Lessons learned in year one of the FCA regulatory sandbox

Lessons learned in year one of the FCA regulatory sandboxThe FCA’s regulatory sandbox enables firms to test innovative products, services or business models in a live user environment, while ensuring that appropriate protections are in place. It opened for applications in June 2016. Since then, the FCA has received 146 sandbox applications. Of these, 50 were accepted and 41 progressed to testing which has been run in two cohorts. The report sets out the sandbox’s overall impact on the market including the adoption of new technologies, increasing access and improving experiences for vulnerable consumers as well as lessons learnt from individual tests that have been, or are being, conducted as part of the sandbox.

FCA reveals findings from its first Financial Lives survey

Financial Lives is the FCA’s largest tracking survey of consumers and their use of financial services, drawing on responses from just under 13,000 UK consumers aged 18 and over. The aim of the survey is to provide the FCA with unique insights into people’s experiences of retail financial products and services The findings are intended to help the FCA meet its objectives. For all age groups the proportions showing characteristics of vulnerability are around the national average of 50%, except that for those 75 and over the proportions showing vulnerable characteristics are higher:  69% for the 75s and over, and 77% for the 85s and over. The FCA will publish an overarching strategy ‘Approach to Consumers’ later this year and will also be releasing weighted data tables with the report so that other organisations will be able to use the survey findings for research purposes.

FCA report on renewal transparency

The FCA has reported on the implementation of the ‘transparency in insurance renewals’ requirement which came into effect in April 2017. Firms are required to ensure that the last year’s premium and additional shopping around messages are presented as key information in a clear prominent position and in a way which draws attention. The FCA says it observed good practice where firms had made changes to their renewal documentation in line with the rules to help consumers make informed decisions. However, there were several examples of firms failing to comply fully with the rules.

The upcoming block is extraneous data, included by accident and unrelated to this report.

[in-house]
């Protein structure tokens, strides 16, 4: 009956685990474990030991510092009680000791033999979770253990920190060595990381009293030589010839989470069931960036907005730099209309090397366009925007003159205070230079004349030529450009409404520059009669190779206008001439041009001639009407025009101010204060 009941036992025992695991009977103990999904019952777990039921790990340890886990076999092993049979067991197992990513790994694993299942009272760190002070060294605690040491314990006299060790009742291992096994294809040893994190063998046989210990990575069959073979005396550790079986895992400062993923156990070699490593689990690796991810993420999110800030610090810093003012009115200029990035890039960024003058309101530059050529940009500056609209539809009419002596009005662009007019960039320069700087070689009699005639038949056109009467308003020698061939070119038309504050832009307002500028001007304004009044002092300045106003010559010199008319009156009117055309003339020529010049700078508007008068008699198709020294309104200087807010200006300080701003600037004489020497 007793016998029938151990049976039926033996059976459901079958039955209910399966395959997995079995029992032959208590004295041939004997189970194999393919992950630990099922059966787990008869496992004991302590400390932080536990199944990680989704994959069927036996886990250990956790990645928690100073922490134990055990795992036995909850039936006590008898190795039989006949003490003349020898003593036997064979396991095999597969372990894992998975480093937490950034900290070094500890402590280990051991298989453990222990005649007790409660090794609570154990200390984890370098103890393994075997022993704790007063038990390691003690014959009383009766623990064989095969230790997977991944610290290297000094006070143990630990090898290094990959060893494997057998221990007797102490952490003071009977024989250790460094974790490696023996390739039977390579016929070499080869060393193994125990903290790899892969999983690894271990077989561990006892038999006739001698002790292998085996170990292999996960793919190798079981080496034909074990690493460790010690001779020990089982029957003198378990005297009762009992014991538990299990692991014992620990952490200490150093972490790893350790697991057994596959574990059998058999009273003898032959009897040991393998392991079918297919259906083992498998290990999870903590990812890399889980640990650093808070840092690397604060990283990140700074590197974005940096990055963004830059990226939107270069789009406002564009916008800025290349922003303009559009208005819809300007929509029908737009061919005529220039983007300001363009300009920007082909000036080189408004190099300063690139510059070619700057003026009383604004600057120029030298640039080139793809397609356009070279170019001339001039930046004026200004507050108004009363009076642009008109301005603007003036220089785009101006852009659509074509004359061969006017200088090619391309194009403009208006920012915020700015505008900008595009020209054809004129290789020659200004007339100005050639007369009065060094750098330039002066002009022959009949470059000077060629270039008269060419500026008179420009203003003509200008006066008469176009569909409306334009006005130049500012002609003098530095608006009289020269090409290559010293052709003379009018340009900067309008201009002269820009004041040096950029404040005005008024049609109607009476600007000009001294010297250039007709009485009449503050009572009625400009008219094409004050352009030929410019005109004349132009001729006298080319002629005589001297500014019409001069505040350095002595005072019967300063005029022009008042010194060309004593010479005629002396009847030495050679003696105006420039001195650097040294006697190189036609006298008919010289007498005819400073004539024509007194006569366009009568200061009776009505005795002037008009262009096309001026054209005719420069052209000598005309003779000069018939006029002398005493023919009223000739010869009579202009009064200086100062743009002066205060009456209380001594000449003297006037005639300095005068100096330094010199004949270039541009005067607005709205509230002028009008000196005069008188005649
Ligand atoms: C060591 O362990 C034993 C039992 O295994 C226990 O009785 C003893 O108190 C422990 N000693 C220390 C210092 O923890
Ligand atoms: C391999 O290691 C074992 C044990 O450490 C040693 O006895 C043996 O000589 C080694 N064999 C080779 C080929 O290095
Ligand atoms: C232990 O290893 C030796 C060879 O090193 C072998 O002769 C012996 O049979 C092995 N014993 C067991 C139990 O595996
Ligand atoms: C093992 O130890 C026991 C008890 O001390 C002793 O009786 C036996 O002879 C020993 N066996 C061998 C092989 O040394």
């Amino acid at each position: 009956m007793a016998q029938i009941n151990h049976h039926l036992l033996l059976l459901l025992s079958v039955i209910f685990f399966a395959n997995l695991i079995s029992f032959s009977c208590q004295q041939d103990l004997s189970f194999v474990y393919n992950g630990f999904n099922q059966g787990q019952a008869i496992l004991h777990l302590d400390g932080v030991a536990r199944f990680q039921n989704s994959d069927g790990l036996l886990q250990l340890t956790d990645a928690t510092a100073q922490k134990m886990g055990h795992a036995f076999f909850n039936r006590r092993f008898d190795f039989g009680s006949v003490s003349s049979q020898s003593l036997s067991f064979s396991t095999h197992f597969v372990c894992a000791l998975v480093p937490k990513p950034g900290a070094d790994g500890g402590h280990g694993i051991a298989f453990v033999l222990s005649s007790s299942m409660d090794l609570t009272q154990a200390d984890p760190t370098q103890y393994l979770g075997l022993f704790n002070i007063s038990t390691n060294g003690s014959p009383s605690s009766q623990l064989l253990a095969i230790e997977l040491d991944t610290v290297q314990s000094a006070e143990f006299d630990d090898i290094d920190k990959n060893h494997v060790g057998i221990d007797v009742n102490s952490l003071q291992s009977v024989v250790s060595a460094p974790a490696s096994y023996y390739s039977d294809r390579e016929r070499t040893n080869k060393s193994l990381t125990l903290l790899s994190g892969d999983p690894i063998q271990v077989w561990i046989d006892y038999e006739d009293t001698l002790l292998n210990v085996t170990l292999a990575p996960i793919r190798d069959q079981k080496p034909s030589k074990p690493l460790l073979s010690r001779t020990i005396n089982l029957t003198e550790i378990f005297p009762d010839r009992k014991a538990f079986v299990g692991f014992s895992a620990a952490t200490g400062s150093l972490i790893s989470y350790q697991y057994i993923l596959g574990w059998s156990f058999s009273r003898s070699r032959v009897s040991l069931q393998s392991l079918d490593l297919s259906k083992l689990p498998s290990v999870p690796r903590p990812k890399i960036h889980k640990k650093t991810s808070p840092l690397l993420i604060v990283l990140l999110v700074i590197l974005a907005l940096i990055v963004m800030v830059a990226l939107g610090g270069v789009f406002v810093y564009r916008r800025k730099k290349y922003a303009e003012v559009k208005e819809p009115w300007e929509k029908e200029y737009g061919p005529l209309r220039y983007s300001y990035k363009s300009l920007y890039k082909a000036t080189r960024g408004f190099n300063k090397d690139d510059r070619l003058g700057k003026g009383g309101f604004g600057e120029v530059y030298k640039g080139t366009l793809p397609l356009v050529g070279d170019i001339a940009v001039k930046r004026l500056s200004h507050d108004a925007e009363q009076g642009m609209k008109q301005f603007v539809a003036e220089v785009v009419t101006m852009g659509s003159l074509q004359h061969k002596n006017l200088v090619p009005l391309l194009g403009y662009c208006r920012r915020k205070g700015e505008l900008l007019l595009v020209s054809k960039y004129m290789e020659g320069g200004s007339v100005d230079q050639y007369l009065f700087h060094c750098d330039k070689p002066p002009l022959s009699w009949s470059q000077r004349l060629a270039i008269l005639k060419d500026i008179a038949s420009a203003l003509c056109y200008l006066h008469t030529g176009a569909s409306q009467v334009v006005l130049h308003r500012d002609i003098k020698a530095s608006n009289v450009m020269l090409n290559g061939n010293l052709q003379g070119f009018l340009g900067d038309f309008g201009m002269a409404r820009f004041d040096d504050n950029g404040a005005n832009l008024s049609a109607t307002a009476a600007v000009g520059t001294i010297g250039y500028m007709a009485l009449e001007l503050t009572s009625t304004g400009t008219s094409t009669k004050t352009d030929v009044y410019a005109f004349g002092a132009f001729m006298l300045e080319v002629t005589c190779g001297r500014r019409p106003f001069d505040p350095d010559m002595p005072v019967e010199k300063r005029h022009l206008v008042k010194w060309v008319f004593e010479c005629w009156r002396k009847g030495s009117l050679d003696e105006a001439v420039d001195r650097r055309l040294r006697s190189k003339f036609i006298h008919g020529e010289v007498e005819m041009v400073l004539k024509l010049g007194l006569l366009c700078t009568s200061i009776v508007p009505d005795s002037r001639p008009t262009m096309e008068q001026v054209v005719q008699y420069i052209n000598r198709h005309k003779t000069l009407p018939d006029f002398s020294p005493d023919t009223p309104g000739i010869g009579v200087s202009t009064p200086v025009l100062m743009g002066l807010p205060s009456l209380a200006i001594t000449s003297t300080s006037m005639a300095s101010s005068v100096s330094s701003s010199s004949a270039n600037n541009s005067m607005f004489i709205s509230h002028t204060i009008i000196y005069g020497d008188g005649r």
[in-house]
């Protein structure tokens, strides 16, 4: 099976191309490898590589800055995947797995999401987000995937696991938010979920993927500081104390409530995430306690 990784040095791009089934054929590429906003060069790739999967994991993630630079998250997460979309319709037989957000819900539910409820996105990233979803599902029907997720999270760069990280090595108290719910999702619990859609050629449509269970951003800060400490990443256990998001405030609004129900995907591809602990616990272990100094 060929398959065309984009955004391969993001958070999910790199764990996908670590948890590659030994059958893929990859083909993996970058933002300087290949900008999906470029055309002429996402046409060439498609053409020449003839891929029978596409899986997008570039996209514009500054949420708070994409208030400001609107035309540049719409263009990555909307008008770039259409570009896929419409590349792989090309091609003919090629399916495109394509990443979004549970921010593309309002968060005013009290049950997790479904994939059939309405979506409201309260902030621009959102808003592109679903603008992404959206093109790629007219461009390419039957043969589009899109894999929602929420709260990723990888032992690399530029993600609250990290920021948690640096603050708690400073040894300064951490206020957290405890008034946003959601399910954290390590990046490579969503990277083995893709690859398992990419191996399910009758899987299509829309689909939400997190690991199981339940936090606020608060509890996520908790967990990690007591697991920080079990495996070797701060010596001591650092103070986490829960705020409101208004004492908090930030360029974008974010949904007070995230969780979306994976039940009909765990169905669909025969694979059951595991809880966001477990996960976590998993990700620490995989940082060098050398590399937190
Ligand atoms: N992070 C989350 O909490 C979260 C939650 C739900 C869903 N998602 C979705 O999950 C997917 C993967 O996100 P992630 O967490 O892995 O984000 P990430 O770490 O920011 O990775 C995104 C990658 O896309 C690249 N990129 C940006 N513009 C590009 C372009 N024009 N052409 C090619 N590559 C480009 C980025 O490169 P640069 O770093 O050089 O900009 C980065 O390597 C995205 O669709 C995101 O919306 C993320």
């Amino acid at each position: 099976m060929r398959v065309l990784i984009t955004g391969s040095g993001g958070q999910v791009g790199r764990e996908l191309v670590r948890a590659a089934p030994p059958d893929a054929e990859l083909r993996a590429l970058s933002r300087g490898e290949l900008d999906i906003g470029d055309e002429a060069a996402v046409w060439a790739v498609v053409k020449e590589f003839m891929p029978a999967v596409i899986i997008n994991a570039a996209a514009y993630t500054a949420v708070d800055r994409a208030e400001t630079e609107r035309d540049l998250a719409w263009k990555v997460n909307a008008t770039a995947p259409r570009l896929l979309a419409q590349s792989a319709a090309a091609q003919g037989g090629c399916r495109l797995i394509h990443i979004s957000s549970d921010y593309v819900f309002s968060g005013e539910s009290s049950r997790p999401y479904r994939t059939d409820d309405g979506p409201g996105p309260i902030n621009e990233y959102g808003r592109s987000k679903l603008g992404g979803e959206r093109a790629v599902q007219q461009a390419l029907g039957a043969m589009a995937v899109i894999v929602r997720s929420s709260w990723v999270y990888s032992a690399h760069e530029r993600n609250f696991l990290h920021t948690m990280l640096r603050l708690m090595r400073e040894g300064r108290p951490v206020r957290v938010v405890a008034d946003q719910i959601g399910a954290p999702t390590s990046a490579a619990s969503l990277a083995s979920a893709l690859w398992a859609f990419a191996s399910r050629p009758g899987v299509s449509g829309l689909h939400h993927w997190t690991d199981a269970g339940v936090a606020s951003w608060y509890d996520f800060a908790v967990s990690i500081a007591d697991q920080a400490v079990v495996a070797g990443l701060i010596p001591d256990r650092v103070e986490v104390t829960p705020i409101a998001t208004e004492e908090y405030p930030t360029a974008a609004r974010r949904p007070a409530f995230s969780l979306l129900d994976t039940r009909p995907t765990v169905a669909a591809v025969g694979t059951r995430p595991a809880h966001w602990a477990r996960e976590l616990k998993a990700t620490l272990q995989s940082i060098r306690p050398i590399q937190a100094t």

Insurance Distribution Directive – Feedback to CP17/7 and near-final rules

The FCA has issued a Policy Statement (PS17/21) setting out its near final rules to implement the Insurance Distribution Directive with effect from 23 February 2017 based on the feedback received to its consultation first paper (CP17/7). The statement covers:• the scope and application of the IDD, • professional, organisational and prudential requirements for insurance distributors• complaints and out-of-court redress• conduct of non-investment insurance and pure protection businessA further Policy Statement will be issued to cover rules for product oversight and governance, conduct rules for insurance-based investment products and the new Insurance Product Information Document.

CMA’s final report for its digital comparison tools market study

The Competition and Markets Authority has published its final report following a market study into the use of price comparison sites and other apps. The year-long examination found that these sites offer a range of benefits, including helping people shop around by making it easier to compare prices and forcing businesses to up their game. But where sites are not working in people’s best interests, the CMA is taking action. The CMA has also laid down clear ground rules for all sites on issues such as communicating how they plan to use people’s personal data and clearly displaying important information like price and product description.

FCA publishes findings from its Ageing Population Project 

The FCA has published an Occasional Paper outlining the findings from a project that explored how the ageing population would impact the Financial Services industry. The paper reviews the public policy implications of having a population which is getting older and the resulting impact on financial services. The document also includes actions which the FCA and industry could take to better support older people. The FCA has set out some ideas for firms to consider in ways that fit their business models, such as looking at product and service design, customer support, and reviewing and adapting strategies.

Dear CEO letter re consumer credit complaints handling

The FCA has published a Dear CEO letter for the attention of all firms who hold consumer credit permissions. This followed the conclusion of a project in to how consumer credit firms deal with complaints. The FCA expects consumer credit firms to review their complaints handling arrangements in light of the letter. In any future contact with a firm, the regulator may ask for evidence of their compliance with our dispute resolution (DISP) rules. This includes details of any review they have carried out on their complaints handling arrangements following the letter.